The Modbo and S.P.Q.R. present June’s First Friday on June 3rd, 2016. The Modbo features a show celebrating The Modbo’s 7th birthday, featuring: Brett Andrus, Lorelei Beckstrom, Shannon Dunn, Lindsay Hand, Phil Lear, Christian Medovich, Cymon Padilla, Jess Preble, Troy De Rose, Doug Rouse, Elizabeth Selby, and Monique Viger. Meanwhile, in S.P.Q.R., it’s “THE HOLLOW MEN and the FINE ART of DETRACTION” by Heather Bingham and “Post-Partum”by Sarah Tenney. Both shows are open Fridays through June 24th. The opening reception on June 3rd will go from 5:30 pm til midnight. The Modbo and S.P.Q.R. are located at 17b and 17c East Bijou, 80903. More information at themodbo.com or by calling 633-4240 or emailing firstname.lastname@example.org
The Modbo was founded in June of 2009 by Brett Andrus and Lauren Ciborowski. They opened a second neighboring gallery, S.P.Q.R., shortly thereafter. Now, hundreds of shows later, the galleries are proud to still be serving the artists, buyers, and arts scene of Colorado Springs. Andrus serves as the spaces’ creative director and curator, and teaches the many art classes held there while Ciborowski provides program management, administration, and PR functions. They are delighted to have stuck it out this long, and thank their many generous and supportive buyers and artists for their loyalty over the years.
About Heather Bingham:
In 2004 Heather completed her BA in Fine Art at UCCS, and since then she has shown art in Washington DC, Colorado Springs, and Denver. She has also painted murals for the residents of Cedar Springs Hospital, and enjoys painting portraits, commissions, and her own creations.
Now a full time artist, she and her husband Dustin reside in downtown Colorado Springs with two sweet old dogs, Mazzy and Tesla. They enjoy backpacking, snowshoeing, and a quiet life filled with family and friends. Heather is absolutely thrilled to have the opportunity to show art alongside her friend Sarah Tenney. Sarah was the first friend Heather made when she moved to Colorado in 1999 and has been an important part of her life ever since.
About “THE HOLLOW MEN and the FINE ART of DETRACTION”:
In the many years between college and her pursuit of a career in art, Heather worked in offices. She loved office work, but the interactions of people in workplaces disturbed her. What bothered her most was her own willing participation in the act of detraction. In the Catechism of the Catholic Faith the word detraction is used to describe the act of disclosing another’s faults and failings to persons who did not know them. Very often she would find herself drawing empty suits next to her notes during meetings.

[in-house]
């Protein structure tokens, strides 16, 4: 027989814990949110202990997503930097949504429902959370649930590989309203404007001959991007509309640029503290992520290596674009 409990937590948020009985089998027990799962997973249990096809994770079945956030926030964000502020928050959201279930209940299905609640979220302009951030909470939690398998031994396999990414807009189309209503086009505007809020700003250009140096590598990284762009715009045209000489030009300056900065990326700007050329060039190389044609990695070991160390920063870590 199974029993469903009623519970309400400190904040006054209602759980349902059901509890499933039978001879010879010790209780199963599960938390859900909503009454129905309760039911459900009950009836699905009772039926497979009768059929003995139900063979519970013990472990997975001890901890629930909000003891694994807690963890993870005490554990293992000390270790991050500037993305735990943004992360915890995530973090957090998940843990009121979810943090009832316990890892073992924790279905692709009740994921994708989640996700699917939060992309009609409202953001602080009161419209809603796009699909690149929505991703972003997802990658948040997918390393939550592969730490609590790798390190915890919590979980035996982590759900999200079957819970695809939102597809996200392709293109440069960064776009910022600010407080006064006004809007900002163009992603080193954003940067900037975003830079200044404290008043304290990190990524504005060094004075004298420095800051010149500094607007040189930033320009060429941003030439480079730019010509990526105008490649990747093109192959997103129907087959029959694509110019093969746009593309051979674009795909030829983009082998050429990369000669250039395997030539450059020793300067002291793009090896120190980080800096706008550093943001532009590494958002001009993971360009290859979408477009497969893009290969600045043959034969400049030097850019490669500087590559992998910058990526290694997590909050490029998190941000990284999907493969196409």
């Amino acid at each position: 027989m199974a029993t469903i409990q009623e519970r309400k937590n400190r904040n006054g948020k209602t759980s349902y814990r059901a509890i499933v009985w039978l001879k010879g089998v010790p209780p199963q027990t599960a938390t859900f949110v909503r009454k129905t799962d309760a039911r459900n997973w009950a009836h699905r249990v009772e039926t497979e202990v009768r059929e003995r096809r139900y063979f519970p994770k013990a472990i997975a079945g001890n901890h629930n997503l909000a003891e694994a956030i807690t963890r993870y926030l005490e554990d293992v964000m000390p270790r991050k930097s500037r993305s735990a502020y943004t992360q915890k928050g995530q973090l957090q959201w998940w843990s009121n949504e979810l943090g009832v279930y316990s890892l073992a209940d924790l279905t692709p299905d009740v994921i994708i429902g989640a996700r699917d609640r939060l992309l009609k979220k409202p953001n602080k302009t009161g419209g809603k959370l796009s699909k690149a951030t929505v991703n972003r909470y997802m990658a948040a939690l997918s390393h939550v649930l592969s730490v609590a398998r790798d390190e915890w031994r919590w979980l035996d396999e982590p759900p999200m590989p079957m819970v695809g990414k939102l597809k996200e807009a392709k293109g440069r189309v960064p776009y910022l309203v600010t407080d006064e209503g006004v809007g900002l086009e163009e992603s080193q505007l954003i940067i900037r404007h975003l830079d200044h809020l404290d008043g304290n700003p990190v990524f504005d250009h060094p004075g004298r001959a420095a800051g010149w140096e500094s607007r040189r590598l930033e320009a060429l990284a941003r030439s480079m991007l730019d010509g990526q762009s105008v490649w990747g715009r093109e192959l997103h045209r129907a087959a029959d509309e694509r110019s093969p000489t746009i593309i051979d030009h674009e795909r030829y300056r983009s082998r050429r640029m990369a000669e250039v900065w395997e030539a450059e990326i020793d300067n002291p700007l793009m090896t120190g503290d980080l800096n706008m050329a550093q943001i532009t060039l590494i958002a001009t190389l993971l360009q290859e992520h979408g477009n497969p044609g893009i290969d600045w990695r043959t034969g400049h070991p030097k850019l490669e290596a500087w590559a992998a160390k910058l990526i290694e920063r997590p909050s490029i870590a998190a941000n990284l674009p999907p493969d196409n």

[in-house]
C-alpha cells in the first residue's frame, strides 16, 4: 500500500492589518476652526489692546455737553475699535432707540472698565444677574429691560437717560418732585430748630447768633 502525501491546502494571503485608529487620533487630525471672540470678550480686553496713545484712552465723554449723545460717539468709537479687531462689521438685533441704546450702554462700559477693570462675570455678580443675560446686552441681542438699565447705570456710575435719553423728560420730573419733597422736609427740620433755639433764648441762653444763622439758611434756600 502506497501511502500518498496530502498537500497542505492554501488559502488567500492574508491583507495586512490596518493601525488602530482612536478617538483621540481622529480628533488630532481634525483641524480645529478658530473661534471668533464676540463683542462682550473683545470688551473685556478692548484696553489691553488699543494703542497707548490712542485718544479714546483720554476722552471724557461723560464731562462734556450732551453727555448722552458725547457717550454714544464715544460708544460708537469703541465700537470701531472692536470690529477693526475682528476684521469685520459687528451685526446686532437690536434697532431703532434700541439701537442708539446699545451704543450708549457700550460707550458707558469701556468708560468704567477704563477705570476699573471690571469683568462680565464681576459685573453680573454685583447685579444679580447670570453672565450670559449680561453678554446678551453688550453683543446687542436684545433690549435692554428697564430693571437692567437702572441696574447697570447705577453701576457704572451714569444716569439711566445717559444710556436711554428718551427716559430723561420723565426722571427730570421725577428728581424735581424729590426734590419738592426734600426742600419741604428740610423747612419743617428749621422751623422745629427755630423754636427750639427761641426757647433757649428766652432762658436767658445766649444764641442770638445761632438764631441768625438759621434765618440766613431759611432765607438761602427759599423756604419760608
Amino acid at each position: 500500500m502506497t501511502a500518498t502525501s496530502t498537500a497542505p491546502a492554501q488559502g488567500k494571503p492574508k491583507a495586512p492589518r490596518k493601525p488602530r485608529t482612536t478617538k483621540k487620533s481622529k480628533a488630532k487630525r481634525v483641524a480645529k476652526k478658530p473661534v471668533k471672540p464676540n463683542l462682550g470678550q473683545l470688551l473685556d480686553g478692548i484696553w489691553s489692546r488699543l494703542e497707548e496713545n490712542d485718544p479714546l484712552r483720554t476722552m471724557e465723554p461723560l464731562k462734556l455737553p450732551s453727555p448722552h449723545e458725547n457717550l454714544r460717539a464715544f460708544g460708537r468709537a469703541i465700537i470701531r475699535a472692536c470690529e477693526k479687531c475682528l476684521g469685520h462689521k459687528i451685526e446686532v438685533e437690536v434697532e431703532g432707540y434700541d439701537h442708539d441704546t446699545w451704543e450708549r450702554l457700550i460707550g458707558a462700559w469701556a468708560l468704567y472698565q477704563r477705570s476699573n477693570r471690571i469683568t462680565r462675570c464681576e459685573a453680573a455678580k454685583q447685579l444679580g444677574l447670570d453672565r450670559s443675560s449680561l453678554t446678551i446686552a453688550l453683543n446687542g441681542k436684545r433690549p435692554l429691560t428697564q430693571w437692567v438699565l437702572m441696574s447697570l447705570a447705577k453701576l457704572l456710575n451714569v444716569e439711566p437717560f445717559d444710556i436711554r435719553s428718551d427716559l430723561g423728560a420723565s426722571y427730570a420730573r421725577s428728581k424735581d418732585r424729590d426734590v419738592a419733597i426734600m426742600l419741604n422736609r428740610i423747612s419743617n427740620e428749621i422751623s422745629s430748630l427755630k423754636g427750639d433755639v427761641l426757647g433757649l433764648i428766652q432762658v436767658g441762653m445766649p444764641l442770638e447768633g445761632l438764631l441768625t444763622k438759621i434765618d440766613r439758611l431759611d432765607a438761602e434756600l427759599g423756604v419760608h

Although her styles are varied, there is a consistent theme in her artistic endeavors: to express emotional concepts and experiences through distortion and abstraction of figures and landscapes. Eventually, the suits found themselves standing in Heather’s landscapes, using tools of golf as their implements of destruction. The ridiculous scenes and the muted cool palette of the paintings are a deliberate choice to reflect the peaceful and rather silly attitude which she has adopted towards her past office life. The titles are references to various business colloquialisms and slang. By the final pieces, in which the figures are alone, the artist wishes to convey the joy and peace of escaping the oppressive atmosphere of detraction.
The title of the show is a reference to T.S. Eliot’s “The Hollow Men”
About Sarah Tenney:
A born dreamer, Sarah grew up inventing and illustrating stories. In high school her friend and fellow artist Heather Bingham introduced Sarah to the world of painting and a passion was born. Sarah completed her BFA in painting from the Metropolitan State University of Denver in 2006. Since then she has displayed in over 30 exhibits in galleries, alternative spaces, and art fairs in Colorado. Her work is in personal collections across the United States, Canada, and Australia. Sarah enjoys travel by train, her zoo membership, leisurely bike rides, and banter with her witty husband. They live in Denver with their precocious son and two personable cats.
Through the artist’s life-changing experience as a new parent comes a deeply intimate series of paintings regarding awe, fear, bravery, and the sad prospect of pipe dreams. Metaphorical animals combined with raw self-portraiture and Front Range landscapes depict narratives about fighting depression, loss of confidence, and regaining inner strength. With light-handed application, the artist uses a warm, earthy palette to convey a thinness of skin and vulnerability. Apparent confrontations indicate a growing reality of personal fortitude and vitality, not aggression, fighting to make a subsequent postpartum experience different. (The artist is due with her second child on June 2, 2016.)